The Ithaca Journal has an investigative article on the rollout of Common Core in the upstate Southern Tier region of New York State, Common Core fix for schools has broken parts.

The article is in depth and frank in the assessments from school administrators and teachers.

Here’s the summary at the beginning,

The newest fix to public education known as Common Core is arriving with incomplete plans in schools and at a rapid pace that leaves some students behind.

While the controversial educational standards have been blessed by hundreds of educators and adopted by 45 states, including New York, cracks are opening in the Common Core foundation that are raising concerns for teachers, parents and school administrators.

“The reality is implementation at the state level is just a disaster,” said Tom Phillips, of Hector, and Watkins Glen school district superintendent.

While Phillips said he agrees public education needs reform, his major beef with Common Core is the complex program is being rolled out too quickly.

The problems ranged from the one-size fits all curriculum, to chasing the funding money. In a situation eerily similar to subsidies for state health care exchanges that may dry up, there are concerns about Common Core funding drying up:

Improving student performance is one reason for the rapid launch of Common Core standards into schools, but money is another.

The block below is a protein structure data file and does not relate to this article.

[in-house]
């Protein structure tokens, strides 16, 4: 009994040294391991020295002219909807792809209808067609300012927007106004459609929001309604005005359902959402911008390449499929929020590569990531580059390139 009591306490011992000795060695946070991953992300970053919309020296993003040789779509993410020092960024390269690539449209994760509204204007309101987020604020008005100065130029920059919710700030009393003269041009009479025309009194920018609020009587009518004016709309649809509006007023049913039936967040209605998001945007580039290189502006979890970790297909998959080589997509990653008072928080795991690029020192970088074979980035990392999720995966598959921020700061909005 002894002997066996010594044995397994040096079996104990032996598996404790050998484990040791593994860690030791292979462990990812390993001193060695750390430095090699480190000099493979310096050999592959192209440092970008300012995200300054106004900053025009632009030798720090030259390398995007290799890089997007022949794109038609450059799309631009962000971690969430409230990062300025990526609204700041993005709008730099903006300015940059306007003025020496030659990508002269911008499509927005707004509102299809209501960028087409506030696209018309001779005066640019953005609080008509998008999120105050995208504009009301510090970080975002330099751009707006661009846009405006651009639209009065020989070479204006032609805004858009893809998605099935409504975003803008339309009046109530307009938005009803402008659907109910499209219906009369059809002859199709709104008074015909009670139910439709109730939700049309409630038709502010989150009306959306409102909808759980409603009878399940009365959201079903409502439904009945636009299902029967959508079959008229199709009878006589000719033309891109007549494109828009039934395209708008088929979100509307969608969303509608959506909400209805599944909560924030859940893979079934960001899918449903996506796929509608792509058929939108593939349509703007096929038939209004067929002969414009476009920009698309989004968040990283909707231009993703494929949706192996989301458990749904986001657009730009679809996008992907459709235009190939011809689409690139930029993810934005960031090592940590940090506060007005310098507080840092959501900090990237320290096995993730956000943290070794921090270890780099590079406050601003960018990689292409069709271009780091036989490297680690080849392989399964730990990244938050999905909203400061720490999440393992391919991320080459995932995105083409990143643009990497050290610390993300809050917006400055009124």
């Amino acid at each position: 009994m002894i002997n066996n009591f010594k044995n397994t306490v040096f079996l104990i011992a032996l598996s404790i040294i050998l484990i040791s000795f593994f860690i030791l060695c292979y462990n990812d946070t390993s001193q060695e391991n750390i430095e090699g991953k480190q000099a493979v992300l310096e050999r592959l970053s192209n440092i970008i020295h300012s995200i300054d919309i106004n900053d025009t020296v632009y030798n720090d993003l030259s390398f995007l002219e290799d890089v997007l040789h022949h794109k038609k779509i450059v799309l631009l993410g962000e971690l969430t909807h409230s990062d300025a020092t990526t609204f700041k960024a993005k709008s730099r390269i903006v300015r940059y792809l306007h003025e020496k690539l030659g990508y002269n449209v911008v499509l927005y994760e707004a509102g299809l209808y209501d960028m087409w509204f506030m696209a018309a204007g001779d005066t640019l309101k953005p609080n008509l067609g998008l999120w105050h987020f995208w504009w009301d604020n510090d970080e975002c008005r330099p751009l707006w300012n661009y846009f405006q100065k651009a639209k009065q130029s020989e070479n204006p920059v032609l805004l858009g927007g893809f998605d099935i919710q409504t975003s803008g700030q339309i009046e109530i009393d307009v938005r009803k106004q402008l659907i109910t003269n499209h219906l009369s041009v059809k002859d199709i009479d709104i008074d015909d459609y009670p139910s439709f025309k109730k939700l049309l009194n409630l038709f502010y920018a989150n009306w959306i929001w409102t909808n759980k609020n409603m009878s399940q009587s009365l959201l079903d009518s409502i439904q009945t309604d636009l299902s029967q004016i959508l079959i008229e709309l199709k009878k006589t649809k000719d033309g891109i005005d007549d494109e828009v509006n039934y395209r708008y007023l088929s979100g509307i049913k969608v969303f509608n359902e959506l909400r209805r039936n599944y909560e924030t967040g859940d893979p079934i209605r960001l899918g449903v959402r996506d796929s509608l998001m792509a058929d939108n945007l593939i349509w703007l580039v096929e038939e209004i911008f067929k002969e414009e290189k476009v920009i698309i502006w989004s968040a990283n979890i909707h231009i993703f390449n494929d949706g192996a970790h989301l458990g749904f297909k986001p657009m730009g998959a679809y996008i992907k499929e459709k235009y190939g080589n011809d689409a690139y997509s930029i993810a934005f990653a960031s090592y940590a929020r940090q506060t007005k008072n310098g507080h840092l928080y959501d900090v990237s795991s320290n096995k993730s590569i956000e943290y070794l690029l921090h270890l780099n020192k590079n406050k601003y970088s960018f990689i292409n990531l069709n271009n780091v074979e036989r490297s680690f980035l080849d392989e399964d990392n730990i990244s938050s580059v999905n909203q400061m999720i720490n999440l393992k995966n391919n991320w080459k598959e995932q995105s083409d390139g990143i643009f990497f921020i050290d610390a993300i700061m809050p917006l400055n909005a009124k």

“Let’s not forget there are 730 million reasons why New York state is doing this. They received $730 million from the federal government to do this,” said Watkins Glen school district superintendent Tom Phillips.

But, the attraction to the federal dollars can come with a price for local schools.

In New York State, BOCES is playing a central role in assisting districts with the Common Core by training teachers and administrators, and printing modules for the districts at a low cost.

TST-BOCES Assistant Superintendent Heather Sheridan-Thomas, of Freeville, said while the curriculum itself is free through Engage NY, a website resource operated by the state education department, many of the associated texts are not.

“It’s a cost, and it’s a cost at a time when districts are laying off teachers,” Thomas said.

Whether those federal dollars fueling Common Core programs will continue is a worrisome unknown.

“I love working with BOCES,” said Newfield principal Vicky Volpicelli, of Groton. “They have a network team, which some of that Race to the Top money helped pay to hire to support us. They’ve been wonderful. I feel very supported. Now, the problem is when that money dries up … Then it will be again, can the districts pull together and sustain to keep those positions?”

It’s unfortunate that the article is set out over six screens and behind a limited visit paywall, making it more difficult to read. That’s how Gannett does things for its upstate local papers, and likely why despite being turned live three days ago the article only has two Twitter shares, no Facebook shares, and a comment from one person.

It should be shared widely.

(Featured Image source: YNN)


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